Possibly the biggest negative is the risk that the buyer will default on the installment sale note. The process to foreclose or otherwise resolve the note default can take significant amounts of time and money, and the asset may have been damaged by the buyer in the meantime.
A relatively new tax-deferred strategy, the Deferred Sales Trust, might eliminate this risk and provide other advantages in structuring the sale or disposition of your real estate or other personal property so that you can defer the payment of your capital gain taxes over time rather than paying them all in the year of sale. It is important to review this strategy with your legal and tax advisors since it is relatively new and there is no IRS guidance at this point in time.
First, Investors must realize that the Deferred Sales Trust is a relatively new tax-deferral strategy. It should only be used by sophisticated investors who can understand and accept the risk of using a new and untested tax-deferred strategy.
Generally, the 1031 Exchange is a better tax deferred strategy for most investors. However, the Deferred Sales Trust may be an alternative tax-deferred strategy when you do not wish to, or can not, acquire like-kind replacement property through a 1031 Exchange.
Deferred Sales Trusts are also drafted pursuant to Section 453 of the Internal Revenue Code just like an installment sale note. Your capital gain is recognized, but it is deferred over a predetermined period of time that you choose in advance.
Using the Deferred Sales Trust, if properly structured, may reduce your risk exposure related to seller carry back notes because the buyer must pay for the asset(s). The Deferred Sales Trust receives the sales proceeds and may defer the payment of your capital gain taxes by preventing your receipt of the sales proceeds until a future date when the periodic payments are made.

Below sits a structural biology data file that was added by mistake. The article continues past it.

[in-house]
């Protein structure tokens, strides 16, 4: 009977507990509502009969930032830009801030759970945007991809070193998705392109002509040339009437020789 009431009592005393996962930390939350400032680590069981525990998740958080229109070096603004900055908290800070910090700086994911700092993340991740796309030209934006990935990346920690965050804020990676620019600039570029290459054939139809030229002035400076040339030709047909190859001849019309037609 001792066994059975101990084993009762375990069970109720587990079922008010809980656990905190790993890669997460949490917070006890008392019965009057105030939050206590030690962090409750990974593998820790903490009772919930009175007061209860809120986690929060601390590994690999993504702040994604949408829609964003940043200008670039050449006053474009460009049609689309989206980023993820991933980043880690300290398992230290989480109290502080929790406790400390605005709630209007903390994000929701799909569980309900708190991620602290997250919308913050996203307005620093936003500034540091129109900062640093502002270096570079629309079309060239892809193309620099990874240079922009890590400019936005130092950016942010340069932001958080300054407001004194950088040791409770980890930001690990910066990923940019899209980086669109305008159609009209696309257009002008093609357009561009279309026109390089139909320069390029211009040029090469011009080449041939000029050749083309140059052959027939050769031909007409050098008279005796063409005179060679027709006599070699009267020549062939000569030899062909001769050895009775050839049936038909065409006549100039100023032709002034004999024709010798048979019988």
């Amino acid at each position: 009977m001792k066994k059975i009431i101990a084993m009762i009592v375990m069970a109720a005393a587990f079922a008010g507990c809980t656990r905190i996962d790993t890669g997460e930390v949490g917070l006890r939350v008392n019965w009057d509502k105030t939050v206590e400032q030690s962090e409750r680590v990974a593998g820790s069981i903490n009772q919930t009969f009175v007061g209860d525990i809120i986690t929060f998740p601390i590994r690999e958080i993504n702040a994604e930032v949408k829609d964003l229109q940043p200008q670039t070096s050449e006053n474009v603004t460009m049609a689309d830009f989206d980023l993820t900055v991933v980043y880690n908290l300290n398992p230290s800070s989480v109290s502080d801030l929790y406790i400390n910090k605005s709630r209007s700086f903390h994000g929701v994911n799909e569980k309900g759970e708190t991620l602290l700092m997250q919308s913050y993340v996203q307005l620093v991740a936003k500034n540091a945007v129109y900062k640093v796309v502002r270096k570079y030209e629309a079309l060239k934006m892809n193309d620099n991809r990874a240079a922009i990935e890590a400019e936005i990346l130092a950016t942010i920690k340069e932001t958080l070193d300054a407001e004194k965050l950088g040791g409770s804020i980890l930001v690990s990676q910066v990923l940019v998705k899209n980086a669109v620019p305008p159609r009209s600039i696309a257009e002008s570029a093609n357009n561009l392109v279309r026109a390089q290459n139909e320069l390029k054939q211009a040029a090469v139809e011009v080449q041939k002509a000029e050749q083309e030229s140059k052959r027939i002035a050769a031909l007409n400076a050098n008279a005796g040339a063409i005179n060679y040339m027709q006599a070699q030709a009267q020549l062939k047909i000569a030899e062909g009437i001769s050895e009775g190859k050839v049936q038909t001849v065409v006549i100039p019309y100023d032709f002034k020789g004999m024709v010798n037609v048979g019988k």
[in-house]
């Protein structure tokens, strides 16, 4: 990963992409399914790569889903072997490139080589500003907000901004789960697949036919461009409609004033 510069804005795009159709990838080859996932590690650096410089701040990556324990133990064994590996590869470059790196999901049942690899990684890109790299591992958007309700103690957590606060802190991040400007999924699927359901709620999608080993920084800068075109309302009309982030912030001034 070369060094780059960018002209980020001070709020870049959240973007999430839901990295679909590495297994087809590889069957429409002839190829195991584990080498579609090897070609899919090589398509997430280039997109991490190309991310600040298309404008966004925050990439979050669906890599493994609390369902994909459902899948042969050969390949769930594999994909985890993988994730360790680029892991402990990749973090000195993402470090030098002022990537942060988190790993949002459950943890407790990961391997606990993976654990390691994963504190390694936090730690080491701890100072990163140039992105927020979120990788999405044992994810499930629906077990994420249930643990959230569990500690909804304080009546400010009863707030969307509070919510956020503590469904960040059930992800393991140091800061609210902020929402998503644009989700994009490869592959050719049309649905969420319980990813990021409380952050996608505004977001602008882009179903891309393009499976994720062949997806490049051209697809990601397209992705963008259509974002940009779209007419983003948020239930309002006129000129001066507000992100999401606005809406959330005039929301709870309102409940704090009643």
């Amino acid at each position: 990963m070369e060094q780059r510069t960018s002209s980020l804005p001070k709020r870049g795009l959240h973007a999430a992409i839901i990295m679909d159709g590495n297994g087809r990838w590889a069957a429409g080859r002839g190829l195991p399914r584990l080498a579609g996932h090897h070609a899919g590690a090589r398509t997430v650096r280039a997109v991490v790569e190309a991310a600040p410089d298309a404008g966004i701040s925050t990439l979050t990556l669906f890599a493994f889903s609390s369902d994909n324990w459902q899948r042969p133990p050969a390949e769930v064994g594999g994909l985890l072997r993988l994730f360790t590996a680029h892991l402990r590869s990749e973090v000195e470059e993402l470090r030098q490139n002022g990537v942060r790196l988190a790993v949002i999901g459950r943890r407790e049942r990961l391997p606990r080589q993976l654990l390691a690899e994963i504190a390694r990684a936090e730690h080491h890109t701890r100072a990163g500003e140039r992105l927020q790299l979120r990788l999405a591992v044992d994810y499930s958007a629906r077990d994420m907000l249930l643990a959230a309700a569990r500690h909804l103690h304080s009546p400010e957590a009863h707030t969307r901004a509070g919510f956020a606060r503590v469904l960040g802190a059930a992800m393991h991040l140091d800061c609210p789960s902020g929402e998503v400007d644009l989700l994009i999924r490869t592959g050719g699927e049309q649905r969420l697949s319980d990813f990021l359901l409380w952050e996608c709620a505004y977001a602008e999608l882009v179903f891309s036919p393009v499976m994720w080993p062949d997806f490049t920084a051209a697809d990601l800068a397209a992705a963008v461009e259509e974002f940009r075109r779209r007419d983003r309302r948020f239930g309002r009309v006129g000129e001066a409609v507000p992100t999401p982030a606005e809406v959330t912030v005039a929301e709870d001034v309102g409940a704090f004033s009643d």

The periodic note payments from the Deferred Sales Trust are made or distributed to you pursuant to an installment sale note or seller carry back note that you directed or negotiated during the establishment of the Deferred Sales Trust. You could call it a self-directed note because you have control over the structure of the installment sale note.
The Deferred Sales Trust can be integrated into your 1031 Exchange Agreements prior to the close of your relinquished property sale transaction. This integrated structure allows you to receive your 1031 Exchange proceeds in the form of a Deferred Sales Trust instead of a taxable cash distribution in the event that your 1031 Exchange transaction should unexpectedly fail.
The Deferred Sales Trust gives you the opportunity to continue to defer the payment of your capital gain taxes over a period of time that you choose even though your 1031 Exchange has failed. You still have control over when you pay your taxes.
However, contrary to popular belief and what you may have read in various articles published in hard copy or on the internet, there is no guidance from the IRS or Treasury regarding the Deferred Sales Trust. There was a Private Letter Ruling, but it was rescinded by the Internal Revenue Service.
And, although its promoters claim there have been numerous IRS audits and reviews, Investors can not rely upon this for guidance or support in the event they are audited. The use of the Deferred Sales Trust should only be used by sophisticated Investors who understand the risks involved with implementing a new tax-deferred strategy, especially since there is no guidance from the IRS or Treasury.